EYE Film Institute Netherlands
EYE Film Institute Netherlands is a film archive and museum in Amsterdam that preserves and presents both Dutch and foreign films screened in the Netherlands. The collection includes 37,000 film titles, 60,000 posters, 700,000 photographs and 20,000 books. The earliest materials date from the start of the film industry in the Netherlands in 1895.
EYE Film Institute Netherlands in 2012
|Location||IJpromenade 1, Amsterdam, The Netherlands|
|Collection size||820,000 objects|
|Public transit access||North exit of Amsterdam Central Station, ferry across IJ|
Location and historyEdit
EYE is located in the Overhoeks neighborhood of Amsterdam in the Netherlands. It includes a cinematography museum formerly called Filmmuseum, founded in 1952. Its predecessor was the Dutch Historical Film Archive, founded in 1946. The Filmmuseum was situated in the Vondelparkpaviljoen since 1975. In 2009, The Nederlands Filmmuseum merged with Holland Film, the Netherlands Institute for Film Education and the Filmbank and plans were announced for a new home on the north bank of Amsterdam's waterfront, just behind the Central Station and connected to it by a free ferry. It was officially opened on April 4, 2012 by Queen Beatrix. The EYE building was designed by Delugan Meissl Associated Architects, which specializes in buildings that appear to be in motion, e.g., the Porsche Museum in Stuttgart.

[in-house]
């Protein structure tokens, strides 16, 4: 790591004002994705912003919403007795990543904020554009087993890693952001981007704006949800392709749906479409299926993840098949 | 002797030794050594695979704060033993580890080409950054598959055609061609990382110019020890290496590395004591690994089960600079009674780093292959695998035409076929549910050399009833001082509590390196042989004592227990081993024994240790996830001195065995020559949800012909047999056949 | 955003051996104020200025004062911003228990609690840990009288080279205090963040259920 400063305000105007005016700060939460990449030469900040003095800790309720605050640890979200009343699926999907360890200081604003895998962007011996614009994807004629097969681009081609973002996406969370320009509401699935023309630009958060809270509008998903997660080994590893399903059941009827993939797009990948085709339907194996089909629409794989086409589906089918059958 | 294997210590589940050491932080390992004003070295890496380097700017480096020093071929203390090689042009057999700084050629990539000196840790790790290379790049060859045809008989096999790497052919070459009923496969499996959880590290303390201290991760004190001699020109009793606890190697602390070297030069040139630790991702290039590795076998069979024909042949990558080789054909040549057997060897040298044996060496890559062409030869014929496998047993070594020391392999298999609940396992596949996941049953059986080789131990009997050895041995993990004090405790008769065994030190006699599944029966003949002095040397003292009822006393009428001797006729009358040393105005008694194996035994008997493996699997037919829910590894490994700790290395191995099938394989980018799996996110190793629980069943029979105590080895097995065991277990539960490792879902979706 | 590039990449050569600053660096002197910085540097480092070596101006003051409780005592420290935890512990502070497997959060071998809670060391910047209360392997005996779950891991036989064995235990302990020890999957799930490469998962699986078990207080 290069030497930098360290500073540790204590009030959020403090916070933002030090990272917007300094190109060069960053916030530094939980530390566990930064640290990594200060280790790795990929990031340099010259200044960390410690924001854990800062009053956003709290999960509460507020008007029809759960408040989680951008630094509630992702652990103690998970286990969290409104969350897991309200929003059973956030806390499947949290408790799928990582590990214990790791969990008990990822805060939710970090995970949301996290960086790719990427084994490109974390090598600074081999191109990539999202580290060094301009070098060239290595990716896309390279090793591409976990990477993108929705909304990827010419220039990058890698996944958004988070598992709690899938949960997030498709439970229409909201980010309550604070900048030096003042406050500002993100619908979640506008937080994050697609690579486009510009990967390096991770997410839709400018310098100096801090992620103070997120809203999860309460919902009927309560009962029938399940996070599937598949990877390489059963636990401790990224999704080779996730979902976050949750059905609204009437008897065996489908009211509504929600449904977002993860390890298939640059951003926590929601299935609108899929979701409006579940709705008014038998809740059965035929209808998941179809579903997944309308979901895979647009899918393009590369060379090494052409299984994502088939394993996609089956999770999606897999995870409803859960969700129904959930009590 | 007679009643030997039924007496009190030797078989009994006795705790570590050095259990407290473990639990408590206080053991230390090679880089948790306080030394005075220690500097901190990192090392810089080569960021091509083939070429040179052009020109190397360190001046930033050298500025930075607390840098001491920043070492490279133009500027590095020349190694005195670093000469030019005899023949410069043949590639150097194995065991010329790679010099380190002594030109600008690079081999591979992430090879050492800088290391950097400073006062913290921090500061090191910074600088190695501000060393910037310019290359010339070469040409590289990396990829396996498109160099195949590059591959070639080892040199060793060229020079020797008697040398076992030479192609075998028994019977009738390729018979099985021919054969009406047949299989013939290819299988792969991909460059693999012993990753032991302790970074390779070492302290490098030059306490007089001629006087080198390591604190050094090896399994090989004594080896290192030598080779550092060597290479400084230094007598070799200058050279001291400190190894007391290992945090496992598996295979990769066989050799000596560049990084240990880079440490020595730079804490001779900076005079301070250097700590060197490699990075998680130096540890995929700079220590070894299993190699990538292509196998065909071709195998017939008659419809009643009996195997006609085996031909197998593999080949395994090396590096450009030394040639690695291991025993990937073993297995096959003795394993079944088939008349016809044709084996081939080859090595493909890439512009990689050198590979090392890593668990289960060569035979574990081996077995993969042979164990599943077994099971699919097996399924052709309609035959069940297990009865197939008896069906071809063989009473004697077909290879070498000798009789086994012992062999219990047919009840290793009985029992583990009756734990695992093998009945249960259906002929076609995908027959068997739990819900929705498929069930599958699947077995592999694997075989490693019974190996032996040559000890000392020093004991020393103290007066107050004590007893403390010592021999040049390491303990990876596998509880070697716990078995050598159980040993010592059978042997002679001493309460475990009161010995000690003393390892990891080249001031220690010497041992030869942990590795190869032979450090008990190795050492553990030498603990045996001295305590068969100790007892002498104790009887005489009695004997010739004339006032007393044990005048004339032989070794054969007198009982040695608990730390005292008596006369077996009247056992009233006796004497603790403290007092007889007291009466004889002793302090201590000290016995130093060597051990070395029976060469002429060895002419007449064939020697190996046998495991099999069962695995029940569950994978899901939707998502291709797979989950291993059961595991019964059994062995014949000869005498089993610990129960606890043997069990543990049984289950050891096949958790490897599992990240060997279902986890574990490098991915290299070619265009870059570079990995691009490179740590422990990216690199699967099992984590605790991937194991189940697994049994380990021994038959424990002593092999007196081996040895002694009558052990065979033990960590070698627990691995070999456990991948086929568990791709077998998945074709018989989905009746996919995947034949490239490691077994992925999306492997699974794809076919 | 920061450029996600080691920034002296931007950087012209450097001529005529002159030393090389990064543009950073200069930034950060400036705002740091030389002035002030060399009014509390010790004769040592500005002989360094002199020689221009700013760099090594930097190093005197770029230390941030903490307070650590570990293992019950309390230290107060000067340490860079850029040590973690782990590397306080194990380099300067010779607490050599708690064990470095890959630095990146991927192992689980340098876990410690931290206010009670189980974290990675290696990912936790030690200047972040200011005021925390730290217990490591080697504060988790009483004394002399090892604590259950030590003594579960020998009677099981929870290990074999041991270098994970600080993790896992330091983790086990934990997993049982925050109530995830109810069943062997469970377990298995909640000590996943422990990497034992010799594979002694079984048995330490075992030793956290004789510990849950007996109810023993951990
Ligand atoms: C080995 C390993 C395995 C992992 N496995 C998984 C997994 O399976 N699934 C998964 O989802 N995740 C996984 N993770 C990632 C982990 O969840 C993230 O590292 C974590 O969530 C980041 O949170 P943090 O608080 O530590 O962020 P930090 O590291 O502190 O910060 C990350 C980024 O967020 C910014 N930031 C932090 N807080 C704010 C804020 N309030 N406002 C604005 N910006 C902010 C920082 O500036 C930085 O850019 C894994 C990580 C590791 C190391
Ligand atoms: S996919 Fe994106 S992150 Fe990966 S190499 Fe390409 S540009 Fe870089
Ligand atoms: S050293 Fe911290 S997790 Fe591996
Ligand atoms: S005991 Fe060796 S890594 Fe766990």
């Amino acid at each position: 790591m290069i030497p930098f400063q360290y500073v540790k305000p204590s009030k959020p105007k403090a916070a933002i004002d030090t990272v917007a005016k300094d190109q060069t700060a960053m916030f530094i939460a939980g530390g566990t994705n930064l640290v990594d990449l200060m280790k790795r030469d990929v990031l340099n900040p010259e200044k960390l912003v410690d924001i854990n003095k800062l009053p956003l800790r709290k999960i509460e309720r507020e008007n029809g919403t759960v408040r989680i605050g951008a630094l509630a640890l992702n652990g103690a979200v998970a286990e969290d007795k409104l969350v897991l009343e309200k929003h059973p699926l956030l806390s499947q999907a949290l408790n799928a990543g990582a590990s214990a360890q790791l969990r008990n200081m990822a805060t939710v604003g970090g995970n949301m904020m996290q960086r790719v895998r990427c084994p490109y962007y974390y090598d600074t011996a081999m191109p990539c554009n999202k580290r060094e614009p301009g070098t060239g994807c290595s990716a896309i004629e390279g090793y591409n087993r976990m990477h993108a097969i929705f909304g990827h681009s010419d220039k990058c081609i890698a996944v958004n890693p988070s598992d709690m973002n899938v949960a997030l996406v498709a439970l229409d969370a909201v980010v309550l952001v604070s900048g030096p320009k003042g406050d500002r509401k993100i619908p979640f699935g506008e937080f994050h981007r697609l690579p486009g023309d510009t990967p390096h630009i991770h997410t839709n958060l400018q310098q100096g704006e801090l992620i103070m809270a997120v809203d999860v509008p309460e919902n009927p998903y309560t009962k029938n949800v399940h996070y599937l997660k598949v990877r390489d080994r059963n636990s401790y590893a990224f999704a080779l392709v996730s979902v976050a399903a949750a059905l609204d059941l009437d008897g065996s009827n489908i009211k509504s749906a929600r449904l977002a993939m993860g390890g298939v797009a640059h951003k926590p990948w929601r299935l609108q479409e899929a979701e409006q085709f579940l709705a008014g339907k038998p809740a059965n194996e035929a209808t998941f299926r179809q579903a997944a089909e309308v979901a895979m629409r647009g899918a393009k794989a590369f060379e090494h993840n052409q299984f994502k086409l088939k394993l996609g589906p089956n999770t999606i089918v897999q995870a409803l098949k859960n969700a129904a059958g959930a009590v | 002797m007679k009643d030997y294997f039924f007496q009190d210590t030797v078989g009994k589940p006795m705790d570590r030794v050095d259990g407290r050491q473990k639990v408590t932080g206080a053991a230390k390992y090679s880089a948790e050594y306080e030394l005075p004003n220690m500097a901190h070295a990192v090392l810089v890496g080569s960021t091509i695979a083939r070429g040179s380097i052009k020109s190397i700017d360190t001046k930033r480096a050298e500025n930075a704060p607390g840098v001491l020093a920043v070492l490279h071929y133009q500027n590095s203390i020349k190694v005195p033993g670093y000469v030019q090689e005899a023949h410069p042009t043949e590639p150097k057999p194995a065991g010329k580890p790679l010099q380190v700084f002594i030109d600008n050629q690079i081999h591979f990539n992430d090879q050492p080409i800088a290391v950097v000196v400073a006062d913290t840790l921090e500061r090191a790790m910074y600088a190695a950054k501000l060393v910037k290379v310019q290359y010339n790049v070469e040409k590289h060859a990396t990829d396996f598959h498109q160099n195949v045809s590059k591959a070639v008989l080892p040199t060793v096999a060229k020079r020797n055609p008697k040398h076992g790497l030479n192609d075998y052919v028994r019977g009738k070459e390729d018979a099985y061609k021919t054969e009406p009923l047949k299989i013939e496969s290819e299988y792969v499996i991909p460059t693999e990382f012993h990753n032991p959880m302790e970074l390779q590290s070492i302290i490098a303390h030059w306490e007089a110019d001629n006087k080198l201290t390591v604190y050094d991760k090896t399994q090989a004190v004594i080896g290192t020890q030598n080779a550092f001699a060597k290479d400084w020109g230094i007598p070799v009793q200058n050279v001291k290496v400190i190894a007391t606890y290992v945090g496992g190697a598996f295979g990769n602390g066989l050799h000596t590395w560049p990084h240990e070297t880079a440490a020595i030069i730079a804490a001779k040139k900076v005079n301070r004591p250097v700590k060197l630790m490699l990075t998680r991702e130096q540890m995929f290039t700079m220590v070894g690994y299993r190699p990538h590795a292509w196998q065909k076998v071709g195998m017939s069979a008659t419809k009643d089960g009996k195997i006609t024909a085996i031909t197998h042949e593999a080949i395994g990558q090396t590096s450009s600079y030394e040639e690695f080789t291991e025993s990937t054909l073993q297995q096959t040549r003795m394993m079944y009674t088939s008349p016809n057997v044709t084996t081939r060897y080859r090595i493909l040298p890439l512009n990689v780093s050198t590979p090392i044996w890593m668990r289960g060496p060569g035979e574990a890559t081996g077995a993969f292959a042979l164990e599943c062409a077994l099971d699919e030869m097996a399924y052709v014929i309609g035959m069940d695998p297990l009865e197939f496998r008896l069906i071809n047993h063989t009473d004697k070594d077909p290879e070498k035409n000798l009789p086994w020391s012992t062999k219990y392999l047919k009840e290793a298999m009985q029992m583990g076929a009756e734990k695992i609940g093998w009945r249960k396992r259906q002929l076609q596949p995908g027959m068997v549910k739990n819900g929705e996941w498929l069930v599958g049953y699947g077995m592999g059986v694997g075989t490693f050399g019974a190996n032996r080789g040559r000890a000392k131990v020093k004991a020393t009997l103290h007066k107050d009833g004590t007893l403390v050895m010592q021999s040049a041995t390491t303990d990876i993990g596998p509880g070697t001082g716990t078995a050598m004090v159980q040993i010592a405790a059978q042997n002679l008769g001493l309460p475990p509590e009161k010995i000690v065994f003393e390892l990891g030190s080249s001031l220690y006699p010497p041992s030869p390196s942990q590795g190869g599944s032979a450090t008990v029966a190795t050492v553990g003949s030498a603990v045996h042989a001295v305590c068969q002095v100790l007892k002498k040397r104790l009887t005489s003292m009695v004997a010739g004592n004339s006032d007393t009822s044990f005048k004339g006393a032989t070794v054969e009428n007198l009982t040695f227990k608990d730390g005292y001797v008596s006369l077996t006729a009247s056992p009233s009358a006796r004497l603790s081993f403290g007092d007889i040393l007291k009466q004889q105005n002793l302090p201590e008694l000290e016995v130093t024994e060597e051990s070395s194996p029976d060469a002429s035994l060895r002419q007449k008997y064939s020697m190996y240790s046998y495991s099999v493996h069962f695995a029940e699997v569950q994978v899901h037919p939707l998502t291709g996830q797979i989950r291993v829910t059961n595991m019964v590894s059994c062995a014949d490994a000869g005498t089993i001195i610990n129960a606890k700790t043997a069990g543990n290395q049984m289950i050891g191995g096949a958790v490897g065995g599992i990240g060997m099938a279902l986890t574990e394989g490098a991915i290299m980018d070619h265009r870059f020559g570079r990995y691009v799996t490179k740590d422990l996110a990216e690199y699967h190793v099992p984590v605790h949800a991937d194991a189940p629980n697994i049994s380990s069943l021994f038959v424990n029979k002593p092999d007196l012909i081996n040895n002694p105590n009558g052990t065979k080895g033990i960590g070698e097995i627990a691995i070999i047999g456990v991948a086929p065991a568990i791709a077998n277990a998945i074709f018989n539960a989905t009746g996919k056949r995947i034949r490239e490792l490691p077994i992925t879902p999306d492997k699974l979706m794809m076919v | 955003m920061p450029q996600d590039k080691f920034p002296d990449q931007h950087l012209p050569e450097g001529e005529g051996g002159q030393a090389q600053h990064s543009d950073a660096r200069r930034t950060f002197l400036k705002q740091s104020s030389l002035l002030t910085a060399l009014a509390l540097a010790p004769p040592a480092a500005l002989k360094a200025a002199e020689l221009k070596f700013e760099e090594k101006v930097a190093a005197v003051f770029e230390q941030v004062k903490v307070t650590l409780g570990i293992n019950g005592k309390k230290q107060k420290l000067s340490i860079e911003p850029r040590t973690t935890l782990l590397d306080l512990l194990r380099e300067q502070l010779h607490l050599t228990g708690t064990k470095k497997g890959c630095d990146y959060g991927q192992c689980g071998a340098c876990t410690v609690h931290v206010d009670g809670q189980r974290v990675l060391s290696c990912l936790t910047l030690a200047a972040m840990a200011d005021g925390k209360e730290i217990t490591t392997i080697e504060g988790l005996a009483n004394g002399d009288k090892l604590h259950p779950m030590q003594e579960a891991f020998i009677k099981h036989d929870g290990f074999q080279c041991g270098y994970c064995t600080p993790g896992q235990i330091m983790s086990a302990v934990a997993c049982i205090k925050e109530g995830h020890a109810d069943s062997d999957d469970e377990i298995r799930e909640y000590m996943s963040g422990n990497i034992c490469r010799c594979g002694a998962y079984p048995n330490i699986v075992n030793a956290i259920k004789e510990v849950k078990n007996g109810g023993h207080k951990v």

EYE is performing a major film digitization and preservation project together with IBM and Thought Equity Motion, a provider of video platform and rights development services. The project involves scanning and storing more than 150 million discrete DPX files on LTO Gen5 Tape in the Linear Tape File System format.
- "Nederlands Filmmuseum (NFM)". filmarchives online. Retrieved April 21, 2018.
- "EYE Film Institute in Amsterdam". Amsterdam.info. Retrieved April 21, 2018.
Teffer, Peter (April 12, 2012). "Once Unfashionable, Noord District of Amsterdam Gains Cachet". The New York Times. Retrieved April 25, 2012.
Much of the river’s north bank has been transformed in recent years, and the EYE Film Institute Netherlands stands out, a museum that Queen Beatrix opened officially on April 4.
- Joel Weickgenant, "A New Home for Film in Amsterdam", The New York Times, November 10, 2009
- Schuetze, Christopher F. (12 September 2013). A New Dutch Focus on Film. New York Times
- "EYE Film Institute Amsterdam", Architectural Digest blog, May 2012
- IBM Press Release